Tuesday, December 25, 2012

2012 what a year...

From many accounts, 2012 has been The Year of Change. I’ve heard many stories from people regarding the changes in their lives, and a lot of these changes do not feel good. In fact, many people suffered outright this year. So, what’s up?  From the end of the Mayan calendar to preachers talking about Armageddon, all signs point to an “end of days”.  Hmmm, we all made it through 12/21/12.  But an end of days may not necessarily be about rapture and hellfire.  Maybe it’s an end of days as we know it, which heralds, not brimstone, but change.   And maybe instead of digging our heels into the ground in painful resistance, we should embrace what these changes mean for us.

What does this have to do with writing?  Heck if I know.  I just thought the subject should be discussed.

I think cavemen suffered a lot.  Think about a skinned knee or an infection before Neosporin. Our advances in medicine and technology and agriculture and in just about everything else have given us a sense of ease.  It’s easy to go buy a steak and throw it on the grill.  Think about if you had to actually kill a cow to get it.  Could you kill the cow?  You probably could if you were hungry. But maybe having to kill a cow would make some of us vegetarians.  There’s a lot of blood involved in killing something.  Could you do it? 

Because things are easy, we’ve become more and more afraid.  You wouldn’t think that would happen.  You would think we would become emboldened in our relative state of ease. In some ways, we are bolder. We’re haughtier with each other, that’s for sure.  Some people have quite the sense of entitlement.  But when you get farther and farther away from something, you forget how to deal with it.  There was a time, not too long ago, where children died of childhood diseases.  There was nothing a doctor could do.  People lived relatively close to heartbreak, and yet they danced. They still found the heart to dance. They lived and enjoyed their lives. They reached out to other people and found comfort in sharing their woes.  They created community because they all knew how fragile their lives were.  Maybe they appreciated their lives that much more.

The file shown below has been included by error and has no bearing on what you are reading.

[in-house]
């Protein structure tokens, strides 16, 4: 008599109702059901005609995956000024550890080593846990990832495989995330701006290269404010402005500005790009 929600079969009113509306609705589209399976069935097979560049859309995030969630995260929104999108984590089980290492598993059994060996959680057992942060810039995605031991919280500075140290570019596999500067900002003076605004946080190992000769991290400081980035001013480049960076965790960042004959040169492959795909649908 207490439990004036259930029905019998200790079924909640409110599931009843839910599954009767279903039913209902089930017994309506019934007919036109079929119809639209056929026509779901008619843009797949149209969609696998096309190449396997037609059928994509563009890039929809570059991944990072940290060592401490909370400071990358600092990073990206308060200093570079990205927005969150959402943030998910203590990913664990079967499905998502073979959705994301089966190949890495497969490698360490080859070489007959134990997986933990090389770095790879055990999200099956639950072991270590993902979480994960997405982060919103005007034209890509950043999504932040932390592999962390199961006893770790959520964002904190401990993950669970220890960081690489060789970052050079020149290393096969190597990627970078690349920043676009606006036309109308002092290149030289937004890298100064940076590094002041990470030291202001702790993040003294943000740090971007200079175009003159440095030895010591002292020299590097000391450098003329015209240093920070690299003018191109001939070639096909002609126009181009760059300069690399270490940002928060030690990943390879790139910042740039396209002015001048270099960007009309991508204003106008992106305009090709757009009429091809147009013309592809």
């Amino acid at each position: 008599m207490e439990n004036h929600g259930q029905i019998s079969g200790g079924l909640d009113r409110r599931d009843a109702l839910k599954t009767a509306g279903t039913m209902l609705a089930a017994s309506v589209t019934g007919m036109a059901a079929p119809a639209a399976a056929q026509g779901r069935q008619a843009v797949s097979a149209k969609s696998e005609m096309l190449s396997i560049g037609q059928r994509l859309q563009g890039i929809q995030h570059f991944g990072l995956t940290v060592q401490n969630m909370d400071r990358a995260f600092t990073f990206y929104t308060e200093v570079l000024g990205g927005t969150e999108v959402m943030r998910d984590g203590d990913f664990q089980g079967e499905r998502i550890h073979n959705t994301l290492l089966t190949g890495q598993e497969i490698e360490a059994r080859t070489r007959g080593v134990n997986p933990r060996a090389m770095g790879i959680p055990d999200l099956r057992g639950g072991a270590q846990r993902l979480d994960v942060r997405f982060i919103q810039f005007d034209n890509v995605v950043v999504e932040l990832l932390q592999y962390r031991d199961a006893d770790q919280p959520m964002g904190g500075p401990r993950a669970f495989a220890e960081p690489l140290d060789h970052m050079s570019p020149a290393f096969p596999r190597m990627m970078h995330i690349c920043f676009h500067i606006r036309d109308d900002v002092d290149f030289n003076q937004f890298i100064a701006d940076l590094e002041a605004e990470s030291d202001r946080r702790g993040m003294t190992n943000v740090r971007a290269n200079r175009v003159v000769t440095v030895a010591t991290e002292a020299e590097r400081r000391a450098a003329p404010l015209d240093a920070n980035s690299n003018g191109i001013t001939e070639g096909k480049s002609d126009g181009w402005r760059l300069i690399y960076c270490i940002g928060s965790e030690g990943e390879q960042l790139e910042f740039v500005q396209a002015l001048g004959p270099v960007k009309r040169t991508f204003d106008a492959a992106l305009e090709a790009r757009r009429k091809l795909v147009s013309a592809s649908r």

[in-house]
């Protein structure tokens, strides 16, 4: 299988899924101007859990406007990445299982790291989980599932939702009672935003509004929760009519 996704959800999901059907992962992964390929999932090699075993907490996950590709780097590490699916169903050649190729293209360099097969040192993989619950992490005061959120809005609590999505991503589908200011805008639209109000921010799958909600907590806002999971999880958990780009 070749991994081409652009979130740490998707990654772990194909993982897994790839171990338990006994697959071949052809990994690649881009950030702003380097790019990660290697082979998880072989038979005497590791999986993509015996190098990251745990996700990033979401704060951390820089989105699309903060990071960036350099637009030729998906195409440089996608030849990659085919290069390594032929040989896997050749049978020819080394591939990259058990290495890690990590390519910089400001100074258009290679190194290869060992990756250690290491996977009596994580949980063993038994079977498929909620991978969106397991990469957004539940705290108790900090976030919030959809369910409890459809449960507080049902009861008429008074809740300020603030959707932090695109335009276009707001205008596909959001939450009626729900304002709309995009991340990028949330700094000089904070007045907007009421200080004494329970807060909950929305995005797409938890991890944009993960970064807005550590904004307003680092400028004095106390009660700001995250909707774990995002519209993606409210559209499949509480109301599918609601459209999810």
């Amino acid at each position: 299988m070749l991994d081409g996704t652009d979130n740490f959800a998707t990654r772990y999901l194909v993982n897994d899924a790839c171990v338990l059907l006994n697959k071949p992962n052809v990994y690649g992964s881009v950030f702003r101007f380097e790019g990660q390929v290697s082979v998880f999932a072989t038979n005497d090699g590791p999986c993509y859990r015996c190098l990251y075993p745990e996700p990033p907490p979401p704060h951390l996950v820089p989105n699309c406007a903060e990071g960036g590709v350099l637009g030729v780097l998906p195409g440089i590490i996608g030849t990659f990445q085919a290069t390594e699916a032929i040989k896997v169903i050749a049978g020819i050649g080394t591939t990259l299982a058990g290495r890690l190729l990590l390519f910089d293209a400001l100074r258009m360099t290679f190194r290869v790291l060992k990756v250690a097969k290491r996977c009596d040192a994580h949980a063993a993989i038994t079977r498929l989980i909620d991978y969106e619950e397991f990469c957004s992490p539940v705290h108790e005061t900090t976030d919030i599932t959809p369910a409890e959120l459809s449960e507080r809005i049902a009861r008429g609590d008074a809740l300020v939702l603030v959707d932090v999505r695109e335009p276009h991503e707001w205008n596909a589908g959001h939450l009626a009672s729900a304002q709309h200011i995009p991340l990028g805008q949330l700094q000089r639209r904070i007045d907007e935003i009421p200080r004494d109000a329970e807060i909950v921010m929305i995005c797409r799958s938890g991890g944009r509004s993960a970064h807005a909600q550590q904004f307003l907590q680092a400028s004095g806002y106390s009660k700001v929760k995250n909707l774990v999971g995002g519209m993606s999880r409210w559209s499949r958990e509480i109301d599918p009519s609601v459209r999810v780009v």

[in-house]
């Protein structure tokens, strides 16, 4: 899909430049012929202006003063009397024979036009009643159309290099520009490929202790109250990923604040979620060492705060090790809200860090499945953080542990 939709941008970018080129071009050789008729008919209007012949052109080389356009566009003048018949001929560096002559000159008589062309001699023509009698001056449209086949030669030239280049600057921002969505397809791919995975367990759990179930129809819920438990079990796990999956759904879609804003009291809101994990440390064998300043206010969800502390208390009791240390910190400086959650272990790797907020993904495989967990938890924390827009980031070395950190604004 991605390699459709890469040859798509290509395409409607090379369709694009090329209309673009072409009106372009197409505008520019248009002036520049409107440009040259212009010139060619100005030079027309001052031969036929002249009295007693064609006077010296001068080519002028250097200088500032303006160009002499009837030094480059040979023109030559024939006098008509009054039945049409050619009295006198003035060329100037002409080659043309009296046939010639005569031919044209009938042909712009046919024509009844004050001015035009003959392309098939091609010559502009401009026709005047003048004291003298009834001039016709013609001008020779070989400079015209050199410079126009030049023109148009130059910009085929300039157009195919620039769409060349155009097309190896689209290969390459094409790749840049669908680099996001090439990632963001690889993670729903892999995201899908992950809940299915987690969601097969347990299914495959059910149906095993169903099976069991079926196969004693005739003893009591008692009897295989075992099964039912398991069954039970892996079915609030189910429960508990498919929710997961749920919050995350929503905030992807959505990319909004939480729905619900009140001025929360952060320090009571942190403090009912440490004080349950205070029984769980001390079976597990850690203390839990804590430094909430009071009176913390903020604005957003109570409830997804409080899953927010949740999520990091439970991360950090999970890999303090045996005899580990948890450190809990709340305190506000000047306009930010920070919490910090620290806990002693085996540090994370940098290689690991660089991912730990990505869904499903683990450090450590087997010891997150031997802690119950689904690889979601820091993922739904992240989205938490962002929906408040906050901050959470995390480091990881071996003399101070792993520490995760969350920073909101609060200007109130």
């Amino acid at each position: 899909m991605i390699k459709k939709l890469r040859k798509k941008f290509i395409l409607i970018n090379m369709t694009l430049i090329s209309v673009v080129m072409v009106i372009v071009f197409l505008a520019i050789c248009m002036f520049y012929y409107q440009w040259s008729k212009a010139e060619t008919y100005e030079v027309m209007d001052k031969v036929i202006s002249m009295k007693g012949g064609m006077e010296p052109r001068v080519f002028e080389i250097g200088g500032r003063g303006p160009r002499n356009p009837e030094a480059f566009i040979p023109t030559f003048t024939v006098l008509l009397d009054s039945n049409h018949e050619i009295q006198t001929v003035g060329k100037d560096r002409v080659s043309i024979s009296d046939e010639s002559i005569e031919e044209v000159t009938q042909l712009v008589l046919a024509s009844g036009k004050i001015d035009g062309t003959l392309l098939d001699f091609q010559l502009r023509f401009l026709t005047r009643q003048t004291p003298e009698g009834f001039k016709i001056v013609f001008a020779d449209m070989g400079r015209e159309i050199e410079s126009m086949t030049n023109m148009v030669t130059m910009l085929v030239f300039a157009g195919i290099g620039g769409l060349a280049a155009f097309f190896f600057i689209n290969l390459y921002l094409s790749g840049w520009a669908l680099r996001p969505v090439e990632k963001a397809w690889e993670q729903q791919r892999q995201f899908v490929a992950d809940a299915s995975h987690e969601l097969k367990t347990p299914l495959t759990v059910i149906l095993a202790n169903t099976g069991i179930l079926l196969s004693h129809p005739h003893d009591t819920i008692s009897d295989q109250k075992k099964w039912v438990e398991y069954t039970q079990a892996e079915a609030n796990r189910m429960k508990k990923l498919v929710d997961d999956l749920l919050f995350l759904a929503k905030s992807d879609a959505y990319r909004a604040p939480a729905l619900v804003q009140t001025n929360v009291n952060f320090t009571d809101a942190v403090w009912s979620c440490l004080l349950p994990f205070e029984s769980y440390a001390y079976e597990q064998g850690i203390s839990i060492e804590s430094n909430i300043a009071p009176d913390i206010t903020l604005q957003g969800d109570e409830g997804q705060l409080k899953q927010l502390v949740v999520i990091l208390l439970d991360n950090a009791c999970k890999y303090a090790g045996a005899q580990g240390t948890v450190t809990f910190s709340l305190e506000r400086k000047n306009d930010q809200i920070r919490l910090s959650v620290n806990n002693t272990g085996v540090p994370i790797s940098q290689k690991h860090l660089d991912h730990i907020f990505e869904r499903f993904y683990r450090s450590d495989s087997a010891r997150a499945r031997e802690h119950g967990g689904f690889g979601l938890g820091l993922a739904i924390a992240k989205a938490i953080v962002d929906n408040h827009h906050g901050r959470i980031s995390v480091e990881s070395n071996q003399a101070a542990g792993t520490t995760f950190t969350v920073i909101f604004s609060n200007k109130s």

And that brings me back to suffering. ViktorFrankl wrote about suffering in his book, Man’s Search for Meaning.” He says, “If there is meaning to life at all, then there must be meaning in suffering. Suffering is an eradicable part of life… without suffering and death, human life cannot be complete.”

Maybe the question isn’t, “What did I do to deserve this?”  Maybe the question is, “Now, what?” The only thing left to do, is to deal with the catastrophe.  And as much as we don’t like to suffer, that is when we begin to learn.

Of course, the first thing we need to do is take some responsibility for the things that befall us.  It’s much easier to blame someone else for our problems. You lost your home, so you blame the bank that took it from you. You suffered. So did your family, most likely.  But was there some part of your ego that was attached to that house?  I mean, why stay in a place that you are fast not being able to afford? Was there something that stopped you from selling when you could?  Denial is a pretty powerful force.  I’ve seen it at work in my own life.  But playing the victim is like staying in that relative, misguided, sense of ease.  You’ll always be terrified of the unknown. Now, there are true victims.  People who have inoperable cancer. Accident victims. Truly in the wrong place at the wrong time.  But so many of these people become role models for coping.  They don’t remain victims.  They deal on an everyday basis with issues that terrify the rest of us.  If 2012 has brought some of us closer to the precipice, maybe that wasn’t meant to be a horrible thing.  Maybe it’s an opportunity to reevaluate our values.  Maybe it was a little shakeup in a world fast becoming immune to suffering.